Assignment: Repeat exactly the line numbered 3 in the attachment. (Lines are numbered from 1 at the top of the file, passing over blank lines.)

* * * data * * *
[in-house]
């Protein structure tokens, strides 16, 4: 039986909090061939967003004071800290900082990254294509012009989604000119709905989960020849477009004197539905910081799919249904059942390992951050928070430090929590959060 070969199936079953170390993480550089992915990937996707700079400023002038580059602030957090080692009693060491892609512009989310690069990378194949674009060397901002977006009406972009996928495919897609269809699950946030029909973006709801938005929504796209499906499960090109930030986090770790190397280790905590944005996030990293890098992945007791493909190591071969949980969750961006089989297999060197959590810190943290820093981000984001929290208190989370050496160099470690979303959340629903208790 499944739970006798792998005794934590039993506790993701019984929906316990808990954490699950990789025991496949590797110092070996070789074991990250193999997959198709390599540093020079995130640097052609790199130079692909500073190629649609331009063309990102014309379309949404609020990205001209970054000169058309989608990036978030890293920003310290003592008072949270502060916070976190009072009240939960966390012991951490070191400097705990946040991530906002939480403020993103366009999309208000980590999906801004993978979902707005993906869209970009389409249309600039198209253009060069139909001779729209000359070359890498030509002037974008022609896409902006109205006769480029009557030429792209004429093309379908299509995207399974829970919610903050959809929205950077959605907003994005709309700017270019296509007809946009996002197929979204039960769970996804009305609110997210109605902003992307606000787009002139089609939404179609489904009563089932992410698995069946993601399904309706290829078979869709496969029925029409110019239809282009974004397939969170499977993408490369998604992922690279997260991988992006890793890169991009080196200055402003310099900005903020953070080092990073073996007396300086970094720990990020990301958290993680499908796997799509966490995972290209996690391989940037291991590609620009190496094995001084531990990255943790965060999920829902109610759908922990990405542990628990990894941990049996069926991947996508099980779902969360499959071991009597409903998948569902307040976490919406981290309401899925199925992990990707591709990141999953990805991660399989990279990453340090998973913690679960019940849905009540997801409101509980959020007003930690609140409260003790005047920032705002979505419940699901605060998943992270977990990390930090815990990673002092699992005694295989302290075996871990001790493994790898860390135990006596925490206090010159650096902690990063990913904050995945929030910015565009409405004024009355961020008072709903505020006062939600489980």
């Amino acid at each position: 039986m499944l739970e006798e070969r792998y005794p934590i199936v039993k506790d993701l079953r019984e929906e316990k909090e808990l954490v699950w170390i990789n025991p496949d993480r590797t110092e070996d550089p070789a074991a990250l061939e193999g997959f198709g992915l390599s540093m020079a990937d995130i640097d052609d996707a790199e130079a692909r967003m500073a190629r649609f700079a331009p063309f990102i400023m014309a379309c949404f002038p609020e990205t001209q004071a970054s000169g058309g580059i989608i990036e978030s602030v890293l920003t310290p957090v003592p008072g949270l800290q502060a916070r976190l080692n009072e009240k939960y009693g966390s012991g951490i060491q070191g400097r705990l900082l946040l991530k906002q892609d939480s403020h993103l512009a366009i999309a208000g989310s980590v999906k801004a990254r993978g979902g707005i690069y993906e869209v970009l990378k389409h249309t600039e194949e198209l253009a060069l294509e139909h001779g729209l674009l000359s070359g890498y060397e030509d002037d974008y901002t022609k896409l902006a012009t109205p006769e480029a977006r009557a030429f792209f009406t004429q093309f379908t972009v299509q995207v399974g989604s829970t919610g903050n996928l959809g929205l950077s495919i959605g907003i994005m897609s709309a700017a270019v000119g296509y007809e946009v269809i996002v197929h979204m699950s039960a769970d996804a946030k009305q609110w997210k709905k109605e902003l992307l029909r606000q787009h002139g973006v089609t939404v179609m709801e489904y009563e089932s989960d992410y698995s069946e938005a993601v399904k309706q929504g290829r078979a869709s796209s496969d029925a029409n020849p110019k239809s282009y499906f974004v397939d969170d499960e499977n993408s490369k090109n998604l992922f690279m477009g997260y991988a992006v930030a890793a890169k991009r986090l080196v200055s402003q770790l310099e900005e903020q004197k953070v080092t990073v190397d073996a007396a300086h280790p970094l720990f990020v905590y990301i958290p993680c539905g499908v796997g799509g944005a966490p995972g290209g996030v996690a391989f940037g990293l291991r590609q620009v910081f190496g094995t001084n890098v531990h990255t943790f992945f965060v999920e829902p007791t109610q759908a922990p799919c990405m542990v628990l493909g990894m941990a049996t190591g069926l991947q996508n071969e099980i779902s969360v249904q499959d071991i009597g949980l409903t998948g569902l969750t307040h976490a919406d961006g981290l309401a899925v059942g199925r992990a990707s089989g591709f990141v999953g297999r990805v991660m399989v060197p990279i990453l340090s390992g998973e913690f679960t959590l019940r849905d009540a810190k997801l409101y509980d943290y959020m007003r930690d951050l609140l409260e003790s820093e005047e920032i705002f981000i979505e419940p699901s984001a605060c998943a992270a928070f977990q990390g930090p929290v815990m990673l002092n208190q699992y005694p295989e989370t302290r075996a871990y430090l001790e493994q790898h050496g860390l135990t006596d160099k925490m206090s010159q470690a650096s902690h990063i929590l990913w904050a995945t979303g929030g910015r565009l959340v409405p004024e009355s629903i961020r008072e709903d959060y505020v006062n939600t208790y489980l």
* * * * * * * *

């Amino acid at each position: 039986m499944l739970e006798e070969r792998y005794p934590i199936v039993k506790d993701l079953r019984e929906e316990k909090e808990l954490v699950w170390i990789n025991p496949d993480r590797t110092e070996d550089p070789a074991a990250l061939e193999g997959f198709g992915l390599s540093m020079a990937d995130i640097d052609d996707a790199e130079a692909r967003m500073a190629r649609f700079a331009p063309f990102i400023m014309a379309c949404f002038p609020e990205t001209q004071a970054s000169g058309g580059i989608i990036e978030s602030v890293l920003t310290p957090v003592p008072g949270l800290q502060a916070r976190l080692n009072e009240k939960y009693g966390s012991g951490i060491q070191g400097r705990l900082l946040l991530k906002q892609d939480s403020h993103l512009a366009i999309a208000g989310s980590v999906k801004a990254r993978g979902g707005i690069y993906e869209v970009l990378k389409h249309t600039e194949e198209l253009a060069l294509e139909h001779g729209l674009l000359s070359g890498y060397e030509d002037d974008y901002t022609k896409l902006a012009t109205p006769e480029a977006r009557a030429f792209f009406t004429q093309f379908t972009v299509q995207v399974g989604s829970t919610g903050n996928l959809g929205l950077s495919i959605g907003i994005m897609s709309a700017a270019v000119g296509y007809e946009v269809i996002v197929h979204m699950s039960a769970d996804a946030k009305q609110w997210k709905k109605e902003l992307l029909r606000q787009h002139g973006v089609t939404v179609m709801e489904y009563e089932s989960d992410y698995s069946e938005a993601v399904k309706q929504g290829r078979a869709s796209s496969d029925a029409n020849p110019k239809s282009y499906f974004v397939d969170d499960e499977n993408s490369k090109n998604l992922f690279m477009g997260y991988a992006v930030a890793a890169k991009r986090l080196v200055s402003q770790l310099e900005e903020q004197k953070v080092t990073v190397d073996a007396a300086h280790p970094l720990f990020v905590y990301i958290p993680c539905g499908v796997g799509g944005a966490p995972g290209g996030v996690a391989f940037g990293l291991r590609q620009v910081f190496g094995t001084n890098v531990h990255t943790f992945f965060v999920e829902p007791t109610q759908a922990p799919c990405m542990v628990l493909g990894m941990a049996t190591g069926l991947q996508n071969e099980i779902s969360v249904q499959d071991i009597g949980l409903t998948g569902l969750t307040h976490a919406d961006g981290l309401a899925v059942g199925r992990a990707s089989g591709f990141v999953g297999r990805v991660m399989v060197p990279i990453l340090s390992g998973e913690f679960t959590l019940r849905d009540a810190k997801l409101y509980d943290y959020m007003r930690d951050l609140l409260e003790s820093e005047e920032i705002f981000i979505e419940p699901s984001a605060c998943a992270a928070f977990q990390g930090p929290v815990m990673l002092n208190q699992y005694p295989e989370t302290r075996a871990y430090l001790e493994q790898h050496g860390l135990t006596d160099k925490m206090s010159q470690a650096s902690h990063i929590l990913w904050a995945t979303g929030g910015r565009l959340v409405p004024e009355s629903i961020r008072e709903d959060y505020v006062n939600t208790y489980l």